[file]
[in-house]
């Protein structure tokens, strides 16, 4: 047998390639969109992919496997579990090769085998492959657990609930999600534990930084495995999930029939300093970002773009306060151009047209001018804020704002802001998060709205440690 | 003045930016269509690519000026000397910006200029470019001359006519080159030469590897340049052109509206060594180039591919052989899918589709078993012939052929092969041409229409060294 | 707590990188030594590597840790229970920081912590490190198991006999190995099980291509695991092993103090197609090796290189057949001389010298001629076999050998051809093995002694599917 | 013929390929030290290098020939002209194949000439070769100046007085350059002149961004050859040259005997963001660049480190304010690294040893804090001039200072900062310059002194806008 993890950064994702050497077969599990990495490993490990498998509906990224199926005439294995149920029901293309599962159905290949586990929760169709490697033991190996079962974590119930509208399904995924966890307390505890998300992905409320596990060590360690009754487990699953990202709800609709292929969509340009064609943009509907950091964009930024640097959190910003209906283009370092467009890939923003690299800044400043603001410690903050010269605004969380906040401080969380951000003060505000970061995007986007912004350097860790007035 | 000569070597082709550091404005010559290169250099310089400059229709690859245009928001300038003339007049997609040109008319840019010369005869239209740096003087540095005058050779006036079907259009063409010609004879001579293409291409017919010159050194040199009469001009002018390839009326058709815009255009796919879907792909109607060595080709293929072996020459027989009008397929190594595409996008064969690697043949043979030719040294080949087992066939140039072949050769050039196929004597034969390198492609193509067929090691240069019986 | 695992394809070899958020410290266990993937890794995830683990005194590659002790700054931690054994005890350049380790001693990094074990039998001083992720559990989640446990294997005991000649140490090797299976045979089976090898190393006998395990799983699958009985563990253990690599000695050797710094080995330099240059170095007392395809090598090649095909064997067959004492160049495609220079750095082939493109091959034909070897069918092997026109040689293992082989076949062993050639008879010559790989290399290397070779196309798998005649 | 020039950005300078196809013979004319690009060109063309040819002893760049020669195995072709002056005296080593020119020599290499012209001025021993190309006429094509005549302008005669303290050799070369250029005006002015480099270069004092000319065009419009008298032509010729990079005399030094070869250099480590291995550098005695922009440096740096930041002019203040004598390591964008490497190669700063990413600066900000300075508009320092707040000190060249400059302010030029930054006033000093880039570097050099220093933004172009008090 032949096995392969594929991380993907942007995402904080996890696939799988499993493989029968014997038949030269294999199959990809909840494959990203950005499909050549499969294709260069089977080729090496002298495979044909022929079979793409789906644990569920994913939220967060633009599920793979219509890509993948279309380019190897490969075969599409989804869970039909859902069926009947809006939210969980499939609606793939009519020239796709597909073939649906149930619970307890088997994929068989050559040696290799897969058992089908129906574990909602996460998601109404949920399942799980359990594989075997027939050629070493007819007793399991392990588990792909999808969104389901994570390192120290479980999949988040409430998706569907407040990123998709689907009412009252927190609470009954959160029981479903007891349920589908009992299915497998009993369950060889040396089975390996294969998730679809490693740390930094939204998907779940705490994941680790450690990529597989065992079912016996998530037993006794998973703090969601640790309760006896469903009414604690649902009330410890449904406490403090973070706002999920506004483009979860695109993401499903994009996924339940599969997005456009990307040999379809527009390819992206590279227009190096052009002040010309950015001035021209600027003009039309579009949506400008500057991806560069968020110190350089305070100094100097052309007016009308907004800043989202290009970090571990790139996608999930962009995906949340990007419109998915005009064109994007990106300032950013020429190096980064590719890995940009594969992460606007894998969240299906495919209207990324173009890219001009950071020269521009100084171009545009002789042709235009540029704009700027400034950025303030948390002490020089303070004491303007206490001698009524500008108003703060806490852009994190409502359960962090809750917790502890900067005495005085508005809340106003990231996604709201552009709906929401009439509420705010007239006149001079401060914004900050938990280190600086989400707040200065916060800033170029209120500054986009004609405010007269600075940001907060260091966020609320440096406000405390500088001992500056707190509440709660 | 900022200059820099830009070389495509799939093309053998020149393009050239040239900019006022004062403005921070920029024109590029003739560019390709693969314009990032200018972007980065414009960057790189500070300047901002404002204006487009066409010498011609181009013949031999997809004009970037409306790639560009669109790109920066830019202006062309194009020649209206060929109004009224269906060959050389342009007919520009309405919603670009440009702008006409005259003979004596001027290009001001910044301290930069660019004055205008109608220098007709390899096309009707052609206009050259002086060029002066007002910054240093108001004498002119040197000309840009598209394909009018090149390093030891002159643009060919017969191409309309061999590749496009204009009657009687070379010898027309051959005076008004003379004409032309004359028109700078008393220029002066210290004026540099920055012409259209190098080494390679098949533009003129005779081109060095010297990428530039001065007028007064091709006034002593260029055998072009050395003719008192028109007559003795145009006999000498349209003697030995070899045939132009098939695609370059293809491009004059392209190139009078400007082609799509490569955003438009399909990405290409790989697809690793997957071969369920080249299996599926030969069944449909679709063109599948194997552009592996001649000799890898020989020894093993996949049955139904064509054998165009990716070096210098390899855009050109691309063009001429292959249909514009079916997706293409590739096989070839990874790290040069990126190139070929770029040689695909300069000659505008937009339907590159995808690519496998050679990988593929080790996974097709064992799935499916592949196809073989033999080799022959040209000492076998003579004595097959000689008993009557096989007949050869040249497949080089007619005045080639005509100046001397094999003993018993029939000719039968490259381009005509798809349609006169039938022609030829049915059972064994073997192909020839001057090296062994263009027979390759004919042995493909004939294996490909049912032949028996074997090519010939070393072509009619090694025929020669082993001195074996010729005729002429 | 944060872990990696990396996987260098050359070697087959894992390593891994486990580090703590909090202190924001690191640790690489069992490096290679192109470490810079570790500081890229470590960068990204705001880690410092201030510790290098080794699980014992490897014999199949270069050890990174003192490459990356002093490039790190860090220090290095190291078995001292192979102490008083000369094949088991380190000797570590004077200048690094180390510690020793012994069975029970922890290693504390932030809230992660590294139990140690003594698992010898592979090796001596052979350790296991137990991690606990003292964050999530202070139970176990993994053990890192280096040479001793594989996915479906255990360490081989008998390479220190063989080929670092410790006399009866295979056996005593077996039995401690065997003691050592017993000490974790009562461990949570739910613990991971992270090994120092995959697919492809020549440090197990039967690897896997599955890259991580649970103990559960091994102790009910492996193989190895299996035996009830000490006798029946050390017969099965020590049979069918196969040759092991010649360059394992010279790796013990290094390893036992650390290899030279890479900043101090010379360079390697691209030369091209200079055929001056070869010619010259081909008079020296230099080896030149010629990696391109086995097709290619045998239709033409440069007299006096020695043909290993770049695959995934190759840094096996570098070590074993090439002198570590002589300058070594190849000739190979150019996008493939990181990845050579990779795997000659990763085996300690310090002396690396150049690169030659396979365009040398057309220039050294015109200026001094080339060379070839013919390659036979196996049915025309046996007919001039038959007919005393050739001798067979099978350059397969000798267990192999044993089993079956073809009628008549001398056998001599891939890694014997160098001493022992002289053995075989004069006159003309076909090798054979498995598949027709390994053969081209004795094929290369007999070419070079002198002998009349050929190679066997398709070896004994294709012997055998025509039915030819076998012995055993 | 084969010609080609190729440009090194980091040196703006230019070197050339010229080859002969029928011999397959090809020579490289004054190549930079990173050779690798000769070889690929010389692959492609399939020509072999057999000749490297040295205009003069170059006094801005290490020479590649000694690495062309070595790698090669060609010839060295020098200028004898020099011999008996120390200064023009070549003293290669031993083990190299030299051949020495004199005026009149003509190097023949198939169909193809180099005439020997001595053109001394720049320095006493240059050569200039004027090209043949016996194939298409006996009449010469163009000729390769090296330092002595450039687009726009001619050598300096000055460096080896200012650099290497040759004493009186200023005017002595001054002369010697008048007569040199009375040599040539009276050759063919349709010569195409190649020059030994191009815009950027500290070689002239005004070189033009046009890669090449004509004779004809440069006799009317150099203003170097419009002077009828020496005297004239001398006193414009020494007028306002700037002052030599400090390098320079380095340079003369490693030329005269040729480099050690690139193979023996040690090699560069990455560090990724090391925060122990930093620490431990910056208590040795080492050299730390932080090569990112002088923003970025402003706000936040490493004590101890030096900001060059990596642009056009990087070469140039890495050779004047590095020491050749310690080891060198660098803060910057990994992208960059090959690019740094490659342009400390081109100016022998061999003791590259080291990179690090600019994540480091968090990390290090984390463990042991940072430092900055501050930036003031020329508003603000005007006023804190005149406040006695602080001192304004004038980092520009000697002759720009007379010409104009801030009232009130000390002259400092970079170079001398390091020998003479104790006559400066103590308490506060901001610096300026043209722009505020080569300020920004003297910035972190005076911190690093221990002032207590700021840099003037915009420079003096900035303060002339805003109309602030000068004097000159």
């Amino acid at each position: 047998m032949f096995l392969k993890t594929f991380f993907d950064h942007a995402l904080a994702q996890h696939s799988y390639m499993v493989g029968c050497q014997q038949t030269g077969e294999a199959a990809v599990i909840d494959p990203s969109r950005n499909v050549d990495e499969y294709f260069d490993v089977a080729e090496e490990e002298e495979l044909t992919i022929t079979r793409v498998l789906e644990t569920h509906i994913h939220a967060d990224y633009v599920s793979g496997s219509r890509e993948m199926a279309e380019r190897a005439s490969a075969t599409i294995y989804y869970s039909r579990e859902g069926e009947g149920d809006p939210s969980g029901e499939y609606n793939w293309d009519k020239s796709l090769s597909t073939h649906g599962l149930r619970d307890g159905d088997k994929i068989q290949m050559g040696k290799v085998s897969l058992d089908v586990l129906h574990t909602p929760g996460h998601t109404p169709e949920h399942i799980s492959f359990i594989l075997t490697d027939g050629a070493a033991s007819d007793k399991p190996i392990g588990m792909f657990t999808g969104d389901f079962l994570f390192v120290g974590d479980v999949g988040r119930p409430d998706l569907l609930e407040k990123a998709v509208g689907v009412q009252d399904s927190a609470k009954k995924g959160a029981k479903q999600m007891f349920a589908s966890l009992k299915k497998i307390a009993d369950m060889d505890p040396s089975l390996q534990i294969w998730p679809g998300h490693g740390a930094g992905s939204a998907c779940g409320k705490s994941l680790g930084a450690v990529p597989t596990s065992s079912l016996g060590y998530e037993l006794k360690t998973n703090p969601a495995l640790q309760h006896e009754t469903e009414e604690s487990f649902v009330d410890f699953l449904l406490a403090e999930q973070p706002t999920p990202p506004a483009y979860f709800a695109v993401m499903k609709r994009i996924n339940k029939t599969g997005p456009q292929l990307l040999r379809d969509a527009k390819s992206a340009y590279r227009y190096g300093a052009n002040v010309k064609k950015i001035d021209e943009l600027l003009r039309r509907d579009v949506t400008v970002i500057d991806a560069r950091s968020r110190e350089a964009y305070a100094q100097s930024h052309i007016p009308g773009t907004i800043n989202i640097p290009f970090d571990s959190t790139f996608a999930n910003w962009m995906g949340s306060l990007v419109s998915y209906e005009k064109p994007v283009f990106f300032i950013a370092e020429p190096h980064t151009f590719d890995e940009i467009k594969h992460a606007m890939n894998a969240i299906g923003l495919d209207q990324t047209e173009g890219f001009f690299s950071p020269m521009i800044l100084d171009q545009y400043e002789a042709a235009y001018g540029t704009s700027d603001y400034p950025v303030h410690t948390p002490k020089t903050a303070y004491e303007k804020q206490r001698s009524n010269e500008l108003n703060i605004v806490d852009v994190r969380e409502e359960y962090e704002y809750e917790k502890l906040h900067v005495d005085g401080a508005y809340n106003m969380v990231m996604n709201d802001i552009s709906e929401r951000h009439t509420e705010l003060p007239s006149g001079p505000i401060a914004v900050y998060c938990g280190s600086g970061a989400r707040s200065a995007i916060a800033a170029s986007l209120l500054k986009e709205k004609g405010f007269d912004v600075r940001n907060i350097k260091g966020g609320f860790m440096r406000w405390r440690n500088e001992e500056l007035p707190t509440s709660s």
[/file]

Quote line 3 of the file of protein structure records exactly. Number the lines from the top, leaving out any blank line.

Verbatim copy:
């Amino acid at each position: 047998m032949f096995l392969k993890t594929f991380f993907d950064h942007a995402l904080a994702q996890h696939s799988y390639m499993v493989g029968c050497q014997q038949t030269g077969e294999a199959a990809v599990i909840d494959p990203s969109r950005n499909v050549d990495e499969y294709f260069d490993v089977a080729e090496e490990e002298e495979l044909t992919i022929t079979r793409v498998l789906e644990t569920h509906i994913h939220a967060d990224y633009v599920s793979g496997s219509r890509e993948m199926a279309e380019r190897a005439s490969a075969t599409i294995y989804y869970s039909r579990e859902g069926e009947g149920d809006p939210s969980g029901e499939y609606n793939w293309d009519k020239s796709l090769s597909t073939h649906g599962l149930r619970d307890g159905d088997k994929i068989q290949m050559g040696k290799v085998s897969l058992d089908v586990l129906h574990t909602p929760g996460h998601t109404p169709e949920h399942i799980s492959f359990i594989l075997t490697d027939g050629a070493a033991s007819d007793k399991p190996i392990g588990m792909f657990t999808g969104d389901f079962l994570f390192v120290g974590d479980v999949g988040r119930p409430d998706l569907l609930e407040k990123a998709v509208g689907v009412q009252d399904s927190a609470k009954k995924g959160a029981k479903q999600m007891f349920a589908s966890l009992k299915k497998i307390a009993d369950m060889d505890p040396s089975l390996q534990i294969w998730p679809g998300h490693g740390a930094g992905s939204a998907c779940g409320k705490s994941l680790g930084a450690v990529p597989t596990s065992s079912l016996g060590y998530e037993l006794k360690t998973n703090p969601a495995l640790q309760h006896e009754t469903e009414e604690s487990f649902v009330d410890f699953l449904l406490a403090e999930q973070p706002t999920p990202p506004a483009y979860f709800a695109v993401m499903k609709r994009i996924n339940k029939t599969g997005p456009q292929l990307l040999r379809d969509a527009k390819s992206a340009y590279r227009y190096g300093a052009n002040v010309k064609k950015i001035d021209e943009l600027l003009r039309r509907d579009v949506t400008v970002i500057d991806a560069r950091s968020r110190e350089a964009y305070a100094q100097s930024h052309i007016p009308g773009t907004i800043n989202i640097p290009f970090d571990s959190t790139f996608a999930n910003w962009m995906g949340s306060l990007v419109s998915y209906e005009k064109p994007v283009f990106f300032i950013a370092e020429p190096h980064t151009f590719d890995e940009i467009k594969h992460a606007m890939n894998a969240i299906g923003l495919d209207q990324t047209e173009g890219f001009f690299s950071p020269m521009i800044l100084d171009q545009y400043e002789a042709a235009y001018g540029t704009s700027d603001y400034p950025v303030h410690t948390p002490k020089t903050a303070y004491e303007k804020q206490r001698s009524n010269e500008l108003n703060i605004v806490d852009v994190r969380e409502e359960y962090e704002y809750e917790k502890l906040h900067v005495d005085g401080a508005y809340n106003m969380v990231m996604n709201d802001i552009s709906e929401r951000h009439t509420e705010l003060p007239s006149g001079p505000i401060a914004v900050y998060c938990g280190s600086g970061a989400r707040s200065a995007i916060a800033a170029s986007l209120l500054k986009e709205k004609g405010f007269d912004v600075r940001n907060i350097k260091g966020g609320f860790m440096r406000w405390r440690n500088e001992e500056l007035p707190t509440s709660s």